by Rose Murphy, Bull Run Observer
21 April 2006, p 7
“John Stirrup told an audience of about 90 people who attended his town hall meeting March 30 in J.W. Alvey Elementary School that the Brentswood project ‘is not a done deal.’
“Stirrup, who represents Gainesville District on Prince William Board of County Supervisors, said the proposal still had to go to the county’s planning commission and then come up for a vote May 16 before supervisors. The planning commission recommended denial of the plan at its April 12 meeting.
“Brookfield.Washington, LLC, wants to build 6800 homes, 2.788 million square feet of non-retail commercial space, and 8.75 thousand square feet of non-retail space on 1500 acres of land surrounding Nissan Pavilion. The plan also includes a VRE rail station, two town centers, and a sports complex.
“Ray Utz, chief of the long-range planning division of the county, explained that supervisors decided at a March 15 meeting to have the planning staff study the Brentswood plan. ‘The board, asked that the number of residential units be reduced, that traffic impacts be mitigated, that rail improvements be integrated, that employment opportunities be expanded, and that a balance of retail and residential uses be included,’ Utz noted.
“He said the land intended for flexible employment would be reduced from 606 to 34 acres. ‘We would lose 949 acres of industrial and employment, but add 278 acres of residential employment center, a net loss of 671 acres of non-residential,’ he added. He said the county would lose agricultural land, industrial land, and some light industrial land but pick up mixed use and residential land.
“A VRE station with 350 parking spaces would be included in the northern section of the project. The planner explained a time frame for the station is not included in the proposal. The applicant also proffers two elementary school sites and a high school site, Utz said.
“Utz said off-site road construction would include widening of I-66 from Prince William Parkway to Catharpin Road, building the Rt. 29/Linton Hall Road interchange, building the interchange at I-66 and Prince William Parkway and constructing Rollins Ford Road from land bay E in the project to Wellington Road.
“The Brentswood project also includes a 100-acre park with a lake and active recreation facilities, picnic facilities, another seven-acre park next to an elementary school and a 4000 to 5000-seat sports complex.
“Utz noted the plan does not include a time frame for construction of the non-residential uses and the town centers. ‘There’s no commitment to build office buildings concurrent with the houses,’ he explained.
“The planner also said there are concerns that the off-site improvements can be done faster by the applicant than by Virginia Department of Transportation (VDOT). ‘Can they (the applicant) do it faster? They don’t say so,’ Utz observed.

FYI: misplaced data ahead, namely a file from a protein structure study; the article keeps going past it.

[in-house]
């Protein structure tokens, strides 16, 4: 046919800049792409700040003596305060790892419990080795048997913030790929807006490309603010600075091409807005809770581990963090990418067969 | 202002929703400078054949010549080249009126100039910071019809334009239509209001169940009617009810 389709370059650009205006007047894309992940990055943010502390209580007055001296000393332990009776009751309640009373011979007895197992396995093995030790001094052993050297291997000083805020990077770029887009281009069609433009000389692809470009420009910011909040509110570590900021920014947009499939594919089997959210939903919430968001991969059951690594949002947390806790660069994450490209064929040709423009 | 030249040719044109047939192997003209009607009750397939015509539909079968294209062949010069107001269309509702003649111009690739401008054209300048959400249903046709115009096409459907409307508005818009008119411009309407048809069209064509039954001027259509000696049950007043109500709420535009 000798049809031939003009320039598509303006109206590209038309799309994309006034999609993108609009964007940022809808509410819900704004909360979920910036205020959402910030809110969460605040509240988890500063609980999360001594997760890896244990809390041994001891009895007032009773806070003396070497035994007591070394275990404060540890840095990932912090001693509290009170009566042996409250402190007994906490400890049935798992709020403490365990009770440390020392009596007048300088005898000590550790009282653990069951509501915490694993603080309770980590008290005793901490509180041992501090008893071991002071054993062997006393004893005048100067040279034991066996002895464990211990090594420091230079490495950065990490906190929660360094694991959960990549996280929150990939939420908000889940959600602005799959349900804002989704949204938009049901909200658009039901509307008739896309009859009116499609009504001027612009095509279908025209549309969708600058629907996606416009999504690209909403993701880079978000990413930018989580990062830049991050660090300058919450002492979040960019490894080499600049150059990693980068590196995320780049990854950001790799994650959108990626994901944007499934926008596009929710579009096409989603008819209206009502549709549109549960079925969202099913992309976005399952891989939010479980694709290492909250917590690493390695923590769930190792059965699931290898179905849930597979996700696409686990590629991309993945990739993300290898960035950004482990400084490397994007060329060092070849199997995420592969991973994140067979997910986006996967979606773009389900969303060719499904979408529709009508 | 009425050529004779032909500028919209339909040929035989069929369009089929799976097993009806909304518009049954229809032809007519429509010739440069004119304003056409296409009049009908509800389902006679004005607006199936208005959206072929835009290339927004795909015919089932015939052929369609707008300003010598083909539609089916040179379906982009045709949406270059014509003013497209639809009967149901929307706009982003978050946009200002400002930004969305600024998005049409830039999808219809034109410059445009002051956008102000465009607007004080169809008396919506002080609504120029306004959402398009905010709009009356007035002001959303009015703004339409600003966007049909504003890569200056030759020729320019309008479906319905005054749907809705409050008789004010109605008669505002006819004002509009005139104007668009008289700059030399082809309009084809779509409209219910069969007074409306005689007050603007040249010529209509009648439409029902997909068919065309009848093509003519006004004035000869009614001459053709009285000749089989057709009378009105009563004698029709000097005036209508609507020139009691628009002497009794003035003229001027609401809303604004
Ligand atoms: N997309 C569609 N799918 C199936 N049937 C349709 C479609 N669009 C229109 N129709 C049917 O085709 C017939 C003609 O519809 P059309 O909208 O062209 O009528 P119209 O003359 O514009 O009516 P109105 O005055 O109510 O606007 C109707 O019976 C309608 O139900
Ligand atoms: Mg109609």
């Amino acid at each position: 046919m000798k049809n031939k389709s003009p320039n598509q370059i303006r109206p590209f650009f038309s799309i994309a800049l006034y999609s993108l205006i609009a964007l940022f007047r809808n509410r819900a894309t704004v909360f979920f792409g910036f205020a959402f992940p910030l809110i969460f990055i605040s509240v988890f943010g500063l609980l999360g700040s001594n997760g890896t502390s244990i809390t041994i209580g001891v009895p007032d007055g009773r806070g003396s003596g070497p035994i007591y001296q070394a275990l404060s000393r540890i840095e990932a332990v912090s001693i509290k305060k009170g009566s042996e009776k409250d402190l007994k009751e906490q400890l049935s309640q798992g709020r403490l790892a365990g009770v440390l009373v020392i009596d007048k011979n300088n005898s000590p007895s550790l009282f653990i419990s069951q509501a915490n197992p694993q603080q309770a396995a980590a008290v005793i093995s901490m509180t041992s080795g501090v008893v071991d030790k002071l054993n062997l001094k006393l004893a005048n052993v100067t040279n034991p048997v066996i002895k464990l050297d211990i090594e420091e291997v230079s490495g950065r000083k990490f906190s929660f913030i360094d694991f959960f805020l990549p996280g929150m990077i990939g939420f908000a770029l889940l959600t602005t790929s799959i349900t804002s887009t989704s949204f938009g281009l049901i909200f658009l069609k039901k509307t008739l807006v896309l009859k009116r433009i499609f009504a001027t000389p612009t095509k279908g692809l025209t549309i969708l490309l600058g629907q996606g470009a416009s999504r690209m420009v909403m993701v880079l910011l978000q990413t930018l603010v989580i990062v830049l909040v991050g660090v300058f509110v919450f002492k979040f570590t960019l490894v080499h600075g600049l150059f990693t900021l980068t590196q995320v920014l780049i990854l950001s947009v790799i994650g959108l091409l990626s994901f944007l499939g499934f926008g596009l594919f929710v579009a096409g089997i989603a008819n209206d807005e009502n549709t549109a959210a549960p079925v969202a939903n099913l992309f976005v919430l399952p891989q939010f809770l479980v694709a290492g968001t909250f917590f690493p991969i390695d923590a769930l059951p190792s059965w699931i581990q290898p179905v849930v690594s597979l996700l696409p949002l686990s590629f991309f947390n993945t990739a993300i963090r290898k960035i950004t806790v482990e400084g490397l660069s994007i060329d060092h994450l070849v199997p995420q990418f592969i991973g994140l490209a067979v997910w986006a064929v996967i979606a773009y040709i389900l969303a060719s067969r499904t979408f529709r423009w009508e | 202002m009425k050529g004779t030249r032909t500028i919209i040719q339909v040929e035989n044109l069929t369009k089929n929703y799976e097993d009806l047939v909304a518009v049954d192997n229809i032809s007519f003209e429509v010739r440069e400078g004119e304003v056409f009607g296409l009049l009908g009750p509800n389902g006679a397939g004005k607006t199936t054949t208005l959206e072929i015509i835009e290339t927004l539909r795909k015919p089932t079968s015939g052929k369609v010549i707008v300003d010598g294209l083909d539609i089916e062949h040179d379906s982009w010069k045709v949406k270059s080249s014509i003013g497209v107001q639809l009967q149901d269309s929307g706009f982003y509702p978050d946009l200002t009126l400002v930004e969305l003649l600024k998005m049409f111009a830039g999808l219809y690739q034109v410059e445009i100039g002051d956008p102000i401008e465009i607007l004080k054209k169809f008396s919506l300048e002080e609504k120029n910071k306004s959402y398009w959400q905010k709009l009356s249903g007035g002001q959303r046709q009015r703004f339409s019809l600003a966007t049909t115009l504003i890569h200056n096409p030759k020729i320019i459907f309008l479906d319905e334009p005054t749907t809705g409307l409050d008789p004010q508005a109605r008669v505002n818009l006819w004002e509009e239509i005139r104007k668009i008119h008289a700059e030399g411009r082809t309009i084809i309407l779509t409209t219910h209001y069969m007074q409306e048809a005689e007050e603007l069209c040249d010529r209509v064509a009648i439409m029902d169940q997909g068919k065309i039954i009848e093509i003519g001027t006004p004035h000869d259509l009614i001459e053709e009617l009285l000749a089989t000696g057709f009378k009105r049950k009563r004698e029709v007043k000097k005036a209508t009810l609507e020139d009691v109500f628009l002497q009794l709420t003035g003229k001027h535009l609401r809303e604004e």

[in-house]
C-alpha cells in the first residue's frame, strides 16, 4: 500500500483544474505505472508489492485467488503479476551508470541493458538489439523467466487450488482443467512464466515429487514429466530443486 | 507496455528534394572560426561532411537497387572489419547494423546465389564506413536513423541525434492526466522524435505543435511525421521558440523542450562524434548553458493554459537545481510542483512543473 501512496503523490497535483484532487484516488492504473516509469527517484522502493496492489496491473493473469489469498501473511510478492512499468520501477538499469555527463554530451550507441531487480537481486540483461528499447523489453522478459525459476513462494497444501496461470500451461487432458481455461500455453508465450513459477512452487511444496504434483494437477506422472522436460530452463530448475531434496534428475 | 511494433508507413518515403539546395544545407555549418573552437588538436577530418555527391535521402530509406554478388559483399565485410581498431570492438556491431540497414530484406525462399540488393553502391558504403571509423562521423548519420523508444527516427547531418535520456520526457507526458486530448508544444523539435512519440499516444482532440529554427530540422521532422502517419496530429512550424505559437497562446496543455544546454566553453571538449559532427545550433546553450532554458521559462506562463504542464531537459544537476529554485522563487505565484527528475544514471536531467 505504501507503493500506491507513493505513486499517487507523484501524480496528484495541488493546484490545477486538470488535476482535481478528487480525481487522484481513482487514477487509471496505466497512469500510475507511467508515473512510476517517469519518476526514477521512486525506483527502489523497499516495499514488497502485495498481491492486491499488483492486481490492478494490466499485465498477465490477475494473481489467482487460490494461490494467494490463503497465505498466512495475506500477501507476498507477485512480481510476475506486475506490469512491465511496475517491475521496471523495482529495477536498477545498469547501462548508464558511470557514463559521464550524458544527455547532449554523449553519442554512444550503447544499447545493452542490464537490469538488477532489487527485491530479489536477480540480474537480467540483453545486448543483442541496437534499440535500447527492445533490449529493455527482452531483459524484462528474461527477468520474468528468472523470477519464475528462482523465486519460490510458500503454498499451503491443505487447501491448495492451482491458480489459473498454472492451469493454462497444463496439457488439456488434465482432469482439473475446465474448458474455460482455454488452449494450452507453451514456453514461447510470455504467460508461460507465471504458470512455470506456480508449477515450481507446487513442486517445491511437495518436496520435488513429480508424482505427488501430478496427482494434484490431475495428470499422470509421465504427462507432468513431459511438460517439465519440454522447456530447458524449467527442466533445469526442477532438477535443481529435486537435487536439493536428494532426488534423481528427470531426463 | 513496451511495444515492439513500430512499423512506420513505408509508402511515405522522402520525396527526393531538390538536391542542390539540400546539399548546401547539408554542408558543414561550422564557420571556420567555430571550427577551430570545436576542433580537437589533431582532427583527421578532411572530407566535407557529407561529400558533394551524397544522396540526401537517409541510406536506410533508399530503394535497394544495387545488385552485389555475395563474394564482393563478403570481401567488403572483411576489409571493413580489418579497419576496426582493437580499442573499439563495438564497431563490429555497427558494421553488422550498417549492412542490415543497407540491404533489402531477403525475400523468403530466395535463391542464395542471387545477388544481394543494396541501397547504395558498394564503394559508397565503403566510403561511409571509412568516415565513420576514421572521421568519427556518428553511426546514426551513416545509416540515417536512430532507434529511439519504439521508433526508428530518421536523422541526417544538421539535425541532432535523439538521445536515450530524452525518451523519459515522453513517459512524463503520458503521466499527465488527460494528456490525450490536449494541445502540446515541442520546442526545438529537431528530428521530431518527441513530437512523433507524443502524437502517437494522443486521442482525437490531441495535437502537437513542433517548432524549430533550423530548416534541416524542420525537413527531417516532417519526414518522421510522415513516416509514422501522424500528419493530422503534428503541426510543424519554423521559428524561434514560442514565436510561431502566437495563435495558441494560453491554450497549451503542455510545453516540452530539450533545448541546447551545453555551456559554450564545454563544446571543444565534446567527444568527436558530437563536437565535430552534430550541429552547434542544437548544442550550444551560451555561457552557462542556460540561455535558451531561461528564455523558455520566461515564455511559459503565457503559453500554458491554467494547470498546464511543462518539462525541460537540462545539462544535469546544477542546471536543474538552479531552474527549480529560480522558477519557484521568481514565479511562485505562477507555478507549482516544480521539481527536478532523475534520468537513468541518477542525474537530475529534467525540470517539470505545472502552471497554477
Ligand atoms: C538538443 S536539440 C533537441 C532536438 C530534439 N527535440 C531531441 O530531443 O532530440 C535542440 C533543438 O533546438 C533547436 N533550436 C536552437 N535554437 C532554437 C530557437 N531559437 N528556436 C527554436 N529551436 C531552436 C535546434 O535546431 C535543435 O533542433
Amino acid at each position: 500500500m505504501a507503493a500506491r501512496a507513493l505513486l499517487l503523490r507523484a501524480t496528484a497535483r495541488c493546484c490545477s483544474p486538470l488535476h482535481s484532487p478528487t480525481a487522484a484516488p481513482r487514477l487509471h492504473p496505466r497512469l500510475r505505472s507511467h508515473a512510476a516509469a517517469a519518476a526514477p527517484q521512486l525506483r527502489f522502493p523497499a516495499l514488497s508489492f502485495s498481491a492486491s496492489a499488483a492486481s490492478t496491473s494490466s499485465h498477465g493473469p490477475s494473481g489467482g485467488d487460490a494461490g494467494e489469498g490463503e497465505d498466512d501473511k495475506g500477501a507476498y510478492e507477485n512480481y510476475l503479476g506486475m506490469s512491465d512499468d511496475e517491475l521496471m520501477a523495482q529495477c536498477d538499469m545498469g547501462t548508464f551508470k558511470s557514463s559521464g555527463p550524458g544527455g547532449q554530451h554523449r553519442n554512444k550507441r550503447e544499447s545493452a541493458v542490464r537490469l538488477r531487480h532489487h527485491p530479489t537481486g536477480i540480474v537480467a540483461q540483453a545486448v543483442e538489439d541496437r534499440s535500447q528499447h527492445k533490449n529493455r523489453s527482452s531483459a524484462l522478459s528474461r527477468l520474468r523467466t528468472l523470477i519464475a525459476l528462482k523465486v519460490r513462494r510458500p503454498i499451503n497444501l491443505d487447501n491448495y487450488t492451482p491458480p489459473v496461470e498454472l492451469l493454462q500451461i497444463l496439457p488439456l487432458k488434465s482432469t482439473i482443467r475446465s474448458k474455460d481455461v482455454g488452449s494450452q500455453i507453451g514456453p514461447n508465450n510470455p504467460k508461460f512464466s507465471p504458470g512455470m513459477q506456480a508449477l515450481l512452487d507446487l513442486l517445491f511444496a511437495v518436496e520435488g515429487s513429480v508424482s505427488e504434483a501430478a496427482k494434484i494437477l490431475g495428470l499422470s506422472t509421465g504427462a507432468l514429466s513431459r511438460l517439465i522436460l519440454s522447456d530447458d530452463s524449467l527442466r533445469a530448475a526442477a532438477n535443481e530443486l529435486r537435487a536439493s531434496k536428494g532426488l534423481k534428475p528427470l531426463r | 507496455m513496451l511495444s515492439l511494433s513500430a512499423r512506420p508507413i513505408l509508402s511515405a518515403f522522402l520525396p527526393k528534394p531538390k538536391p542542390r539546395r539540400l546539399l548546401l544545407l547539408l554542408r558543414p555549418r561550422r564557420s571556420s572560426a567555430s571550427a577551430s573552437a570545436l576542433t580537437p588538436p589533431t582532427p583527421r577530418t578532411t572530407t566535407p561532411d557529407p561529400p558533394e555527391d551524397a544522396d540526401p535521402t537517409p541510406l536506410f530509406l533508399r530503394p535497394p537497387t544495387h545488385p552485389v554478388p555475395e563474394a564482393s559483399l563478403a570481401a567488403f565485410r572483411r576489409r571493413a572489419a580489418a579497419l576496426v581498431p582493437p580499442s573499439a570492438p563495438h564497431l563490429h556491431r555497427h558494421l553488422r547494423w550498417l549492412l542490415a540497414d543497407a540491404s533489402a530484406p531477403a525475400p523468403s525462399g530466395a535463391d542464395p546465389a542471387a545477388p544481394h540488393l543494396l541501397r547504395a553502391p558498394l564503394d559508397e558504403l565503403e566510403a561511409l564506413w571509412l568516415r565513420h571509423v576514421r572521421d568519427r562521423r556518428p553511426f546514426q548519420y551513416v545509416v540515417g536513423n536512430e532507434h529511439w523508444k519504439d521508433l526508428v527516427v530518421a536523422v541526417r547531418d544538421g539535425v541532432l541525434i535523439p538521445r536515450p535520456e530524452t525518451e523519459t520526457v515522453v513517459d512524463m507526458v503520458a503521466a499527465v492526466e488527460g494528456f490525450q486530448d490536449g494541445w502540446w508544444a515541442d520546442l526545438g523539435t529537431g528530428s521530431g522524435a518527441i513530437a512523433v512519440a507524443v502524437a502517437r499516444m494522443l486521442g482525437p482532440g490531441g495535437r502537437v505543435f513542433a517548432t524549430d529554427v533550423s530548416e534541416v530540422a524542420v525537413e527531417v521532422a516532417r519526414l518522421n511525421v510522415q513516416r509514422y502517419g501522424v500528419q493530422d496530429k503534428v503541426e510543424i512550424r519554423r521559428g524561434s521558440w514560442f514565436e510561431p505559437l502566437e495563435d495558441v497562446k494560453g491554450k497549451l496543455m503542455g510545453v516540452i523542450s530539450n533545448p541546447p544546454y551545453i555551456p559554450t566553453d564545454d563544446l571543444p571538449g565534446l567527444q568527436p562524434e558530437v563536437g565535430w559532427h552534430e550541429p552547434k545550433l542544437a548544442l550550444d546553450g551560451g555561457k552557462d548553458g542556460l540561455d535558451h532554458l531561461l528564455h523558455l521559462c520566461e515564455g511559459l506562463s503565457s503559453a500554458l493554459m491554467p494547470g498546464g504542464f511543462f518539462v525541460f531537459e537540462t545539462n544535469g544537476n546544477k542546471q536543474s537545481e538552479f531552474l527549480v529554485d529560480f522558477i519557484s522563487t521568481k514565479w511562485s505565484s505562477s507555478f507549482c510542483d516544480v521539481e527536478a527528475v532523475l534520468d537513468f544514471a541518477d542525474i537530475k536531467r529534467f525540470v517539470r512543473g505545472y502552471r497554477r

“Dave Beavers of Prince William County School District told the audience Brentswood would add 1390 elementary students, 657 middle school pupils, and 626 high school students to the district.
“Bob Pugh, a certified financial analyst, said Brentswood ‘would impose a huge financial burden on the citizens,’ and that the cost of the proffers would be passed onto Brentswood residents through a proposed Community Development Authority (CDA). Pugh said the county has a population of 364,211, or 2.94 persons per household. He said it takes $2874 per person to provide services to citizens.
“‘How much per person do we need in real estate tax to keep current on the level of services? Six thousand, nine hundred and forty two dollars. At a tax rate of $0.767 per $100 (of assessed value) a home must have an assessed value of $905,062 to pay its own way. But Brookfield says $545,000 is the average price of its homes,’ Pugh contended. He added the tax shortfall for 6800 units would be ‘$18.8 million at buildout …an annual amount from the county to keep current services.’
“Pugh asserted the ‘long-term cost to citizens of the Brentswood subsidy is $2.5 billion perpetually.’ Another option would be to reduce services, he added. The financial planner explained, ‘The applicant offers about $125 million for transportation and parks improvements and a contribution to VRE. The proffers will be paid through CDA bonds, and the debt service on the CDA bonds will be paid by a special assessment on (Brentswood) residents, not the applicant. The developer is proffering other peoples’ money.’
“The main advantage of a CDA is that ‘it allows private groups to issue bonds with the taxes deferred,’ Pugh remarked. He said the Brentswood proposal also does not meet the requirements for a CDA.
“He noted ‘residential development rarely pays for itself,’ and that to hold the line on taxes the county should seek economic development that produces a balanced mix of residential and commercial in the real estate tax base.
“Environmental quality would be hurt, and Brentswood would ‘be a huge financial burden for the county,’ Pugh explained. ‘We want balanced growth.’
“Stirrup, who said he is against the project, explained in response to a question that each single family home in the county generates an estimated ten vehicle trips per day. ‘It’s lower in age-restricted areas and for townhouses and multi-family units,’ he added.
“The audience listened attentively to the presentations, but very few questions were asked.”